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lets play a game. keep biff from making a mistake if you can.

Discussion in 'Strings [BG]' started by biff malibu, Mar 3, 2008.


  1. i have asked all my bass playing friends this question and have gotten a different answer everytime.

    i have never used anything but 45-100 nickel rounds. i play in a band that calls for me to have to fill a lot of space (electro drums, and minimal guitars with lots of synths) i also have some songs that call for the disco octave thing, and quick walking up fill type stuff. no slap. while i have no complaints really about my 45-100 nickel rounds ive always used, i think they sound a bit too thin for live and my hand usually cramps up pretty quickly perhaps because they are too floppy and i end up pounding them to get them to "thicken up" (i play all fingers by the way). although recorded they work great. also, sustain, fundamental, and articulation are paramount.

    so, oh wise genii of TB. what string do you recommend?

    flats? steels? chromes?

    i play an MIA jazz.
     
  2. KrispyJones

    KrispyJones

    Dec 3, 2006
    if you like yours just try those in 45-105 or even 50-110 gauge or youll end up on a LONG string search ! (so, remember: never change a winning team)
    ;-) just my thouhts
     
  3. yeah dad but staying with the same ol same ol isnt FUUUUNNNN :crying::oops:





    ;)
     
  4. BackwaterBass

    BackwaterBass

    Feb 18, 2008
    Kentucky
    This is really a decision you'll have to make for yourself, and trust me it will take a long time and a lot of cash to find your perfect brand at $20-$40 per set. I've been playing for over 10 years and I still haven't settled on an official brand yet. I've probably gone through 20 or 30 different brands/gauges/styles on my various basses.

    Going by what you've said here, you probably want to look into a heavier string, try a set of .50-.110s and see how you like it. Thicker strings will be tighter than thin ones in the same tuning. I just recently tried a set of DR Low-Rider 110s on my bass and I really like how stiff they feel even in a low tuning (CFBbEb), and they have a nice tone that I like as well.
     
  5. DavePlaysBass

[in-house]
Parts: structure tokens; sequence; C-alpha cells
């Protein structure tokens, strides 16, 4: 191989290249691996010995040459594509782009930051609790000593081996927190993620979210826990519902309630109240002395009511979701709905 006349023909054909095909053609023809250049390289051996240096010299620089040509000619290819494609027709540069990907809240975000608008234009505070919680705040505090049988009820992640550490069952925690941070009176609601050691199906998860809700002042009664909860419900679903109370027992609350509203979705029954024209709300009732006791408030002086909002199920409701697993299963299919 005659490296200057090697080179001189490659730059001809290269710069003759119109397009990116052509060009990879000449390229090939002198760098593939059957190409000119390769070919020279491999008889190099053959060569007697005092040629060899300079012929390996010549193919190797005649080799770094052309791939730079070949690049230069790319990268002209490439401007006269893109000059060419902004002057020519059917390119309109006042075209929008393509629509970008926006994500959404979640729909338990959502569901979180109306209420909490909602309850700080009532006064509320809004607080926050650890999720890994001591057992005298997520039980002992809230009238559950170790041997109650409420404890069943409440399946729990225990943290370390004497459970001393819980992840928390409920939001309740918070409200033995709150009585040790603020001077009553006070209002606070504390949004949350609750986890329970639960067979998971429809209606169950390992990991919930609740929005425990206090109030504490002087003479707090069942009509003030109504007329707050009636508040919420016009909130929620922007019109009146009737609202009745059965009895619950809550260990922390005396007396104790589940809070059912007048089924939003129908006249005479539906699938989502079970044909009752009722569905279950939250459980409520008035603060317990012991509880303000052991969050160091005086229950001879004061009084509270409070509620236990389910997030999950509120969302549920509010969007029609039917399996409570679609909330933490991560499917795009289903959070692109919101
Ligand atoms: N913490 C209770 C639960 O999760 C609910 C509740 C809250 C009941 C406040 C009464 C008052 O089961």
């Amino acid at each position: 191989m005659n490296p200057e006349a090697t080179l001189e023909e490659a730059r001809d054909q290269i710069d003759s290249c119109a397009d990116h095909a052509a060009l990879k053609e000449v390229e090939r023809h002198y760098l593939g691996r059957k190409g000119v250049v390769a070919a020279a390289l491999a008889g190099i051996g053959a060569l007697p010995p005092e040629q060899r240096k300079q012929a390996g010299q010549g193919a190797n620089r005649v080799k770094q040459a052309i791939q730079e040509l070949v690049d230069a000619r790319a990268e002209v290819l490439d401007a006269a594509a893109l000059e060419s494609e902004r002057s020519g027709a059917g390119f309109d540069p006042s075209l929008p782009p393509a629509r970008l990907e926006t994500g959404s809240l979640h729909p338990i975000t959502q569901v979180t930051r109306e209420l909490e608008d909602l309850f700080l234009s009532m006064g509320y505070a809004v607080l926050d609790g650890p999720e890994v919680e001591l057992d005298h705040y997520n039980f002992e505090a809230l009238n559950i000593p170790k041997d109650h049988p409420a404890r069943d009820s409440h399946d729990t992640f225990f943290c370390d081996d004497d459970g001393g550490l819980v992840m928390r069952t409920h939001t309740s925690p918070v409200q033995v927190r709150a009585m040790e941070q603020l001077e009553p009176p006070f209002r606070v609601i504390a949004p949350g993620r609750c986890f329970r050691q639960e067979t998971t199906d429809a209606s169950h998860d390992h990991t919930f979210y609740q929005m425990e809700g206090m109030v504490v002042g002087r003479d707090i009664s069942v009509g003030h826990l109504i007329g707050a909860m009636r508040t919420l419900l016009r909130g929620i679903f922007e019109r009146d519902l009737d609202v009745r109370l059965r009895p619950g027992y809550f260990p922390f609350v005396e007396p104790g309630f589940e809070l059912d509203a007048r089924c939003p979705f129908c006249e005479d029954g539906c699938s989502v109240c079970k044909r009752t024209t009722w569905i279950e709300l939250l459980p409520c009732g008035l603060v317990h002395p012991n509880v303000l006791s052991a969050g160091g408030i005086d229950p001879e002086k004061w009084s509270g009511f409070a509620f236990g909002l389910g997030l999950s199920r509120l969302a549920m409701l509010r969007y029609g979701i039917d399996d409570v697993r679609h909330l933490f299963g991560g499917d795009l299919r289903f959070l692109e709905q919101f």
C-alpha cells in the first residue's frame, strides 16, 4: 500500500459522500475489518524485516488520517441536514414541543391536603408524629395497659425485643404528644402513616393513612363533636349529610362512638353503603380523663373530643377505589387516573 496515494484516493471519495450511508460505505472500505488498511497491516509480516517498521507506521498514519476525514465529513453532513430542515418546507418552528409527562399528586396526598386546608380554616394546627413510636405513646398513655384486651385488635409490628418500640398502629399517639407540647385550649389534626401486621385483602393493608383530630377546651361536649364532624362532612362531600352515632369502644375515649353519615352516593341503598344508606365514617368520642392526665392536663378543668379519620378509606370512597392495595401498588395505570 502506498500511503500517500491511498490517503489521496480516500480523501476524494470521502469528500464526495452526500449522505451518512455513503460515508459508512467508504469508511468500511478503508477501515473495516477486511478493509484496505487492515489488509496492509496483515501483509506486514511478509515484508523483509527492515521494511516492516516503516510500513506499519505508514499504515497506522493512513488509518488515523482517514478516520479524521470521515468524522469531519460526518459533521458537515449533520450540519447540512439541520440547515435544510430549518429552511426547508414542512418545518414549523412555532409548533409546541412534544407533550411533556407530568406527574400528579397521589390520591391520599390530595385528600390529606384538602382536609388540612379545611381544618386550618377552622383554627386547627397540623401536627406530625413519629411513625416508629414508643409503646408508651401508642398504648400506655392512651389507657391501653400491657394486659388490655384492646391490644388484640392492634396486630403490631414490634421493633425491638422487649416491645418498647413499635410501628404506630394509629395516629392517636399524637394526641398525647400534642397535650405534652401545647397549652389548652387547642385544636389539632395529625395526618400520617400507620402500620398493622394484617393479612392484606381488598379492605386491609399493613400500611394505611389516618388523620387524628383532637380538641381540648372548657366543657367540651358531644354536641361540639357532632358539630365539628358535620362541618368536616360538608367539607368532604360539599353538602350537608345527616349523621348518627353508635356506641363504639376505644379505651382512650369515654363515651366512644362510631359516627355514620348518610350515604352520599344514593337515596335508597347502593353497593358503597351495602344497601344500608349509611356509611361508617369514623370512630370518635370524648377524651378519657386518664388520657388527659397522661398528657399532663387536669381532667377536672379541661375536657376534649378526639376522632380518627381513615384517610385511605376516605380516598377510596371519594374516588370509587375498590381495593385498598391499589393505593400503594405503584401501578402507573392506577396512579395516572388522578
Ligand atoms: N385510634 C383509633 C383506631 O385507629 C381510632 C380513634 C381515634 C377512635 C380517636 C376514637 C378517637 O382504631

DavePlaysBass Supporting Member

    Mar 31, 2004
    CO
    45-100 is my preferred gauge, but I have a fair amount of variation on my four basses. I range from TI flats on a Jazz to Light Steels (40-100-128) on a Sadowsky to medium light DA XLs on a P (45-100) to Superalloys on a G&L L2K (45-105).

    IME, string gauge does not necessarily make your tone thicker. Brand of string, EQ, bass, amp, cabinet all have an impact. All nickel rounds are not equal either.

    Based on what you describe I would recommend TI Superalloys. I have played them on an alder / rosewood 5 string Jazz and on a ash / maple 4 string G&L L-2000. They sound different on the different basses but they have a very nice low mid punch that may be what your after. Or maybe not.

    Superalloys/

    Labella Hard Rockin' Steels are a great steel string with a nice mid voicing, tight bottom, and non harsh highes. A bit different than what you are probably playing today. They are my preferred string on my alder / rosewood Sadowsky.

    Also try playing with the boosting mids in your EQ. I prefer a bump around 800Hz. But some bass / amp combinations may benefit from a boost in the 200Hz region. If you have the smiley face, try and get away from that. Set bass and treble flat.
     
  6. Hawaii Islander

    Hawaii Islander Supporting Member

    Aug 11, 2007
    Rio Rico, AZ
    Try something totally opposite just to see what the difference is. Maybe tapewounds (medium gauge). ;)
     
  7. Try the same brand you use in 50-110, it will fill up more space live, I recently discovered the wonders of heavy gauge strings.
     
  8. I agree. If you're looking for something diffrent, why not go for the gusto. Defy convention.
     

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